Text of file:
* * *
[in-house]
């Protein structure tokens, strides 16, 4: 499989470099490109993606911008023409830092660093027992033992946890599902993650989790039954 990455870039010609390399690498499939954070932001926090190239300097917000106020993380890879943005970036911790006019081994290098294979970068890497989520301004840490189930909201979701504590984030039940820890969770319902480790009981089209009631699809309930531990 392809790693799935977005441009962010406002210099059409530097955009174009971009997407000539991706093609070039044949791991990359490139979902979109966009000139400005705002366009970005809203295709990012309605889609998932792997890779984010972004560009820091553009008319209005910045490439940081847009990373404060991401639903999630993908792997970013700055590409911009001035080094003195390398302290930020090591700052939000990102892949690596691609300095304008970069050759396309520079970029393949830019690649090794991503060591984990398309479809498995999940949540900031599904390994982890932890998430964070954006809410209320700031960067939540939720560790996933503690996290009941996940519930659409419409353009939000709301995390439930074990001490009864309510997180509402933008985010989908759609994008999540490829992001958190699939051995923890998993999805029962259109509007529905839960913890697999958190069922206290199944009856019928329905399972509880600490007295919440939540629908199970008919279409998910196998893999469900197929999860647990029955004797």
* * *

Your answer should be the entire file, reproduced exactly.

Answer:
[in-house]
């Protein structure tokens, strides 16, 4: 499989470099490109993606911008023409830092660093027992033992946890599902993650989790039954 990455870039010609390399690498499939954070932001926090190239300097917000106020993380890879943005970036911790006019081994290098294979970068890497989520301004840490189930909201979701504590984030039940820890969770319902480790009981089209009631699809309930531990 392809790693799935977005441009962010406002210099059409530097955009174009971009997407000539991706093609070039044949791991990359490139979902979109966009000139400005705002366009970005809203295709990012309605889609998932792997890779984010972004560009820091553009008319209005910045490439940081847009990373404060991401639903999630993908792997970013700055590409911009001035080094003195390398302290930020090591700052939000990102892949690596691609300095304008970069050759396309520079970029393949830019690649090794991503060591984990398309479809498995999940949540900031599904390994982890932890998430964070954006809410209320700031960067939540939720560790996933503690996290009941996940519930659409419409353009939000709301995390439930074990001490009864309510997180509402933008985010989908759609994008999540490829992001958190699939051995923890998993999805029962259109509007529905839960913890697999958190069922206290199944009856019928329905399972509880600490007295919440939540629908199970008919279409998910196998893999469900197929999860647990029955004797």